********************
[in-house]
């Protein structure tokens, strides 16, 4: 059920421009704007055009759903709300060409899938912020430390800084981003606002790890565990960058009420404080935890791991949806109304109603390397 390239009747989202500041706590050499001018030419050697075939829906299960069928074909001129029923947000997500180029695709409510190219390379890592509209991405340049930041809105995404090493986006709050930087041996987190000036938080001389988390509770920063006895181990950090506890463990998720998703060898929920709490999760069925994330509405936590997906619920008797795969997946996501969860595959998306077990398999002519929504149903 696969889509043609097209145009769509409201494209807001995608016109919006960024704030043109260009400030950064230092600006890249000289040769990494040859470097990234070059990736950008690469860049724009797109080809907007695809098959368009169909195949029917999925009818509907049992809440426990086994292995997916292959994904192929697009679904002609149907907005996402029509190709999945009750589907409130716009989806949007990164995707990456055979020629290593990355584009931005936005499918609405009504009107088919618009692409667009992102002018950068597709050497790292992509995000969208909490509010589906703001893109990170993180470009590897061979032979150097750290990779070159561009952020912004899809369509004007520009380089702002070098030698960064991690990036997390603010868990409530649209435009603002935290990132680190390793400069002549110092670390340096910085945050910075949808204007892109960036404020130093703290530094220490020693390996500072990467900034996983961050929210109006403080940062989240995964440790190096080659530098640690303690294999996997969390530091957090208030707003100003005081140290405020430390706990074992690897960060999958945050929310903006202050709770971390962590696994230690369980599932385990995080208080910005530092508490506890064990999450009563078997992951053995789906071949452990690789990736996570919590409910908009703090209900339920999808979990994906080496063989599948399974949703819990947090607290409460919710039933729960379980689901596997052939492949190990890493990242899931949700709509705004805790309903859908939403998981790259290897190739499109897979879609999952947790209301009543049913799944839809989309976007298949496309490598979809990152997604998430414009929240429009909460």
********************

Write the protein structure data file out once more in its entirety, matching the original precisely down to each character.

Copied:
[in-house]
């Protein structure tokens, strides 16, 4: 059920421009704007055009759903709300060409899938912020430390800084981003606002790890565990960058009420404080935890791991949806109304109603390397 390239009747989202500041706590050499001018030419050697075939829906299960069928074909001129029923947000997500180029695709409510190219390379890592509209991405340049930041809105995404090493986006709050930087041996987190000036938080001389988390509770920063006895181990950090506890463990998720998703060898929920709490999760069925994330509405936590997906619920008797795969997946996501969860595959998306077990398999002519929504149903 696969889509043609097209145009769509409201494209807001995608016109919006960024704030043109260009400030950064230092600006890249000289040769990494040859470097990234070059990736950008690469860049724009797109080809907007695809098959368009169909195949029917999925009818509907049992809440426990086994292995997916292959994904192929697009679904002609149907907005996402029509190709999945009750589907409130716009989806949007990164995707990456055979020629290593990355584009931005936005499918609405009504009107088919618009692409667009992102002018950068597709050497790292992509995000969208909490509010589906703001893109990170993180470009590897061979032979150097750290990779070159561009952020912004899809369509004007520009380089702002070098030698960064991690990036997390603010868990409530649209435009603002935290990132680190390793400069002549110092670390340096910085945050910075949808204007892109960036404020130093703290530094220490020693390996500072990467900034996983961050929210109006403080940062989240995964440790190096080659530098640690303690294999996997969390530091957090208030707003100003005081140290405020430390706990074992690897960060999958945050929310903006202050709770971390962590696994230690369980599932385990995080208080910005530092508490506890064990999450009563078997992951053995789906071949452990690789990736996570919590409910908009703090209900339920999808979990994906080496063989599948399974949703819990947090607290409460919710039933729960379980689901596997052939492949190990890493990242899931949700709509705004805790309903859908939403998981790259290897190739499109897979879609999952947790209301009543049913799944839809989309976007298949496309490598979809990152997604998430414009929240429009909460």